Ruffles Galore

As a seamstress, you know you are in trouble when the bride announces at the first fitting, “I have been a beauty pageant queen all my life!”

So, after wearing gorgeous custom made gowns all her life, the wedding dress has to be quite something.

Here we have the model wearing the Kitty Chen Kendra.

Let’s start with the back…I have to remove the zipper and take in each side one inch and re-attach the zipper. Can you see that the beaded layer is not connected to the under skirt layer? Just a small problem which requires the under layer to be altered and the top layer to be detached and then snugged up/gathered and sewn back into place.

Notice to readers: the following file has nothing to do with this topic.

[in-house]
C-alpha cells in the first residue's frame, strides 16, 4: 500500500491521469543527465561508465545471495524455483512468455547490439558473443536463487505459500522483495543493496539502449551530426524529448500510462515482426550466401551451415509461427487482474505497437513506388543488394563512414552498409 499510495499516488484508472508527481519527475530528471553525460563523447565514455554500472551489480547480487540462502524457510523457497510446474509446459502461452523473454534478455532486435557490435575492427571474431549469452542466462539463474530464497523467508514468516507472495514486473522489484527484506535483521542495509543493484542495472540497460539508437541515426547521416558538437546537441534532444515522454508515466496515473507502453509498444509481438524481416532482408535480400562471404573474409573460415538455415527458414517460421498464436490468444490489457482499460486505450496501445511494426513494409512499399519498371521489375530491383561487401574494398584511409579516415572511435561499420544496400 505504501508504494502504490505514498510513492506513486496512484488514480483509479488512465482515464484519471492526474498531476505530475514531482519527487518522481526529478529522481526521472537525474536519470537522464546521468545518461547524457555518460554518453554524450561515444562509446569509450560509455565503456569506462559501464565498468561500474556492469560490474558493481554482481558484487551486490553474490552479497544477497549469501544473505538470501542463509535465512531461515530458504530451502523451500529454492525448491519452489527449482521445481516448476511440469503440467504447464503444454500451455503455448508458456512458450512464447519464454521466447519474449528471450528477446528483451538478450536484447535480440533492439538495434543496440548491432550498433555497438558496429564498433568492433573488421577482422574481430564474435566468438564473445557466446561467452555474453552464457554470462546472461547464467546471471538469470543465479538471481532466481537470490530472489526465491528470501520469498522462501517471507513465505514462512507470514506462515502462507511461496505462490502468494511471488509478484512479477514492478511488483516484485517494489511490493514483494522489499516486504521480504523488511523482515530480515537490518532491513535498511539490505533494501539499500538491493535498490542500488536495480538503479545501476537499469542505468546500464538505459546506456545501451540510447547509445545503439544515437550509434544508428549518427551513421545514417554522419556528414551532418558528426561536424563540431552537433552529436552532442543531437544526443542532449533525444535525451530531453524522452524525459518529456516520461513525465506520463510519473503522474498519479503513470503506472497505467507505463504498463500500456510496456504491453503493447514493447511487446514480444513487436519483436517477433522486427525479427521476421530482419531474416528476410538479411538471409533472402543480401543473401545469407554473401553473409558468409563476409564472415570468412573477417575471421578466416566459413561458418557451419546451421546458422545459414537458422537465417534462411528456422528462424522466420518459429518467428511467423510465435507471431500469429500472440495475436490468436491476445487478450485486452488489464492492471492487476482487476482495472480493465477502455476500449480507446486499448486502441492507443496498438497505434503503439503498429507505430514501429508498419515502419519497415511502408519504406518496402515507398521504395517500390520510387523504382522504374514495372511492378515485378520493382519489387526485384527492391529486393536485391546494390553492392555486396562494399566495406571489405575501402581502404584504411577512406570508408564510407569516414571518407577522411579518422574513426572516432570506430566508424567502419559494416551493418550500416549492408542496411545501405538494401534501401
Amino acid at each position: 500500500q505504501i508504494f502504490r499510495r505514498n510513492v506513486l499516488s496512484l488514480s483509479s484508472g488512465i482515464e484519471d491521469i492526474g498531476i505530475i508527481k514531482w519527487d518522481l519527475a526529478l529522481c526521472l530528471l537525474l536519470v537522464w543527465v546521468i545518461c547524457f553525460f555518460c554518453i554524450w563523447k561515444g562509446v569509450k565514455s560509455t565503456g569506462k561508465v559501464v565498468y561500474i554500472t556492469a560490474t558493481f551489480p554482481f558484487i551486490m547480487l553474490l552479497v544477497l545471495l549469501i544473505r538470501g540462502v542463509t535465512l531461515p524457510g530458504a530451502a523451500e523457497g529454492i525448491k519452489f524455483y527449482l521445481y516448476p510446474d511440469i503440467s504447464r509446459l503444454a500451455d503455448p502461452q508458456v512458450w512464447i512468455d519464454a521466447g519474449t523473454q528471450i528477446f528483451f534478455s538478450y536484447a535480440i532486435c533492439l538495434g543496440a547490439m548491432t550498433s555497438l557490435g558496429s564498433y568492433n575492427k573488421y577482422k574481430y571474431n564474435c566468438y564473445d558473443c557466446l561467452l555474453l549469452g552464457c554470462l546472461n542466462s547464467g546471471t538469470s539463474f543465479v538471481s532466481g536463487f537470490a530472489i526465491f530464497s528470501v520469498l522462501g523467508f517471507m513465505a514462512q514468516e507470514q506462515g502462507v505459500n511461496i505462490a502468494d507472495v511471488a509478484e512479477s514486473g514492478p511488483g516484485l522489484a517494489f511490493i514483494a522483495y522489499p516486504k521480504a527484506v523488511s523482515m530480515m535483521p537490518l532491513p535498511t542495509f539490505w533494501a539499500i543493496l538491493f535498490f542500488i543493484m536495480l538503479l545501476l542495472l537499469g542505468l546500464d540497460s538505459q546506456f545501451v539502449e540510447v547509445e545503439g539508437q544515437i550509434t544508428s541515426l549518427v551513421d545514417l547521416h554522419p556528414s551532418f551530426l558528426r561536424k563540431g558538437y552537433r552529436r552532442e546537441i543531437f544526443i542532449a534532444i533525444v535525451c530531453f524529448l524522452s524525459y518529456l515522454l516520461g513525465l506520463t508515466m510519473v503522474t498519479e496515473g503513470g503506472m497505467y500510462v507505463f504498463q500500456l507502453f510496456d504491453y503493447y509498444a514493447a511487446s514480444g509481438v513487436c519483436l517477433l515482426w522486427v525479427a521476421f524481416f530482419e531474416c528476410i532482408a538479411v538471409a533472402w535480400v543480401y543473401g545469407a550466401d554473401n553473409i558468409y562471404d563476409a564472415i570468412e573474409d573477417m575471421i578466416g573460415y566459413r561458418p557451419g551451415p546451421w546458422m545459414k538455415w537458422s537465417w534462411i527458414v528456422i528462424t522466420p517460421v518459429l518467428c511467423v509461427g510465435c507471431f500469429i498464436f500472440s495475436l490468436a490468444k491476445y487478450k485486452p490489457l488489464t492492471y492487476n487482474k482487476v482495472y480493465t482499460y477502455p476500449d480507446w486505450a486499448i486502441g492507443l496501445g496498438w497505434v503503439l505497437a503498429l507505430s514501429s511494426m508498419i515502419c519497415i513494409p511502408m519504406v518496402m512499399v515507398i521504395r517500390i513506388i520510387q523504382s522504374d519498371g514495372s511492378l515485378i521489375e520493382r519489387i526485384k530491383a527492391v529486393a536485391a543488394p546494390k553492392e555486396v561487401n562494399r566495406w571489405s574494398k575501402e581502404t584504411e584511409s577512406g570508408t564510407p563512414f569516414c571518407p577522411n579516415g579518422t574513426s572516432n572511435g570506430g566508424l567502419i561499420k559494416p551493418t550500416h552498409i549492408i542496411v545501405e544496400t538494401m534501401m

How about this volume of layers and ruffles? Can you bustle all this up for walking and dancing? You can if you hand tack all the longest layers to the shortest layers.

First, figure out which long layers can be attached under the shorter layers so the whole mess doesn’t look like a huge cupcake. The tiny beaded straps will be shortened as well. Imagine the stress on those skinny straps to hold this whole heavy dress up!!!

Before wrestling with this dress, I placed it on the floor and decided what to tackle first…let’s hit the ironing board and warm up that steam generator iron!

Nothing like finding more layers of gathers and netting…

Starting with the lower layers:

Of course, Kitty Chen had to add horsehair braid to the hems.

More horsehair braid….

Ta Da….all steamed and pressed so now we can see what has to be done

Lots of fun here to hand tack and stand back to admire the volume.